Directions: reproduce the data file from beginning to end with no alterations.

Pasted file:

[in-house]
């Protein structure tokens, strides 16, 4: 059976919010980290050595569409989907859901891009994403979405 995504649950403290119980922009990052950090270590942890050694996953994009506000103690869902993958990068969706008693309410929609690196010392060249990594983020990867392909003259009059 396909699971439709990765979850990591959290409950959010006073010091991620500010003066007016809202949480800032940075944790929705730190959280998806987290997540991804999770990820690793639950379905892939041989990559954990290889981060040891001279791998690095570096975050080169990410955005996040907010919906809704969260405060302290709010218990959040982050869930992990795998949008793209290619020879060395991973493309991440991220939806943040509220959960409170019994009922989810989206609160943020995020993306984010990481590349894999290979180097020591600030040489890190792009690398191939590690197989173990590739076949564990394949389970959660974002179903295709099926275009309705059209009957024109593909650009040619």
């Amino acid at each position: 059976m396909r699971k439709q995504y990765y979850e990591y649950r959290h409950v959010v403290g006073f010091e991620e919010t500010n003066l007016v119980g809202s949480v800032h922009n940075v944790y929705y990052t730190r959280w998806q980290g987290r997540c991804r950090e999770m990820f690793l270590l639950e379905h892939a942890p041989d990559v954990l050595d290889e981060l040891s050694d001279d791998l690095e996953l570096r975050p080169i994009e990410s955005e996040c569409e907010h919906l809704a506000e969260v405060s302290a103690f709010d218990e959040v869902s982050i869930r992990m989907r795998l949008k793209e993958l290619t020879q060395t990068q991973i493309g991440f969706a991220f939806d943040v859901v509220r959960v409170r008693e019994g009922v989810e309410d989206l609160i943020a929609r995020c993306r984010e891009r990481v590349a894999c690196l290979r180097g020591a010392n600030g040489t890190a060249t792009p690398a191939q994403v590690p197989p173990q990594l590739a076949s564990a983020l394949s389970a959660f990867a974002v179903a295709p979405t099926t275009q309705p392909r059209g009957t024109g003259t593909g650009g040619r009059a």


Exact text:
[in-house]
């Protein structure tokens, strides 16, 4: 059976919010980290050595569409989907859901891009994403979405 995504649950403290119980922009990052950090270590942890050694996953994009506000103690869902993958990068969706008693309410929609690196010392060249990594983020990867392909003259009059 396909699971439709990765979850990591959290409950959010006073010091991620500010003066007016809202949480800032940075944790929705730190959280998806987290997540991804999770990820690793639950379905892939041989990559954990290889981060040891001279791998690095570096975050080169990410955005996040907010919906809704969260405060302290709010218990959040982050869930992990795998949008793209290619020879060395991973493309991440991220939806943040509220959960409170019994009922989810989206609160943020995020993306984010990481590349894999290979180097020591600030040489890190792009690398191939590690197989173990590739076949564990394949389970959660974002179903295709099926275009309705059209009957024109593909650009040619």
């Amino acid at each position: 059976m396909r699971k439709q995504y990765y979850e990591y649950r959290h409950v959010v403290g006073f010091e991620e919010t500010n003066l007016v119980g809202s949480v800032h922009n940075v944790y929705y990052t730190r959280w998806q980290g987290r997540c991804r950090e999770m990820f690793l270590l639950e379905h892939a942890p041989d990559v954990l050595d290889e981060l040891s050694d001279d791998l690095e996953l570096r975050p080169i994009e990410s955005e996040c569409e907010h919906l809704a506000e969260v405060s302290a103690f709010d218990e959040v869902s982050i869930r992990m989907r795998l949008k793209e993958l290619t020879q060395t990068q991973i493309g991440f969706a991220f939806d943040v859901v509220r959960v409170r008693e019994g009922v989810e309410d989206l609160i943020a929609r995020c993306r984010e891009r990481v590349a894999c690196l290979r180097g020591a010392n600030g040489t890190a060249t792009p690398a191939q994403v590690p197989p173990q990594l590739a076949s564990a983020l394949s389970a959660f990867a974002v179903a295709p979405t099926t275009q309705p392909r059209g009957t024109g003259t593909g650009g040619r009059a």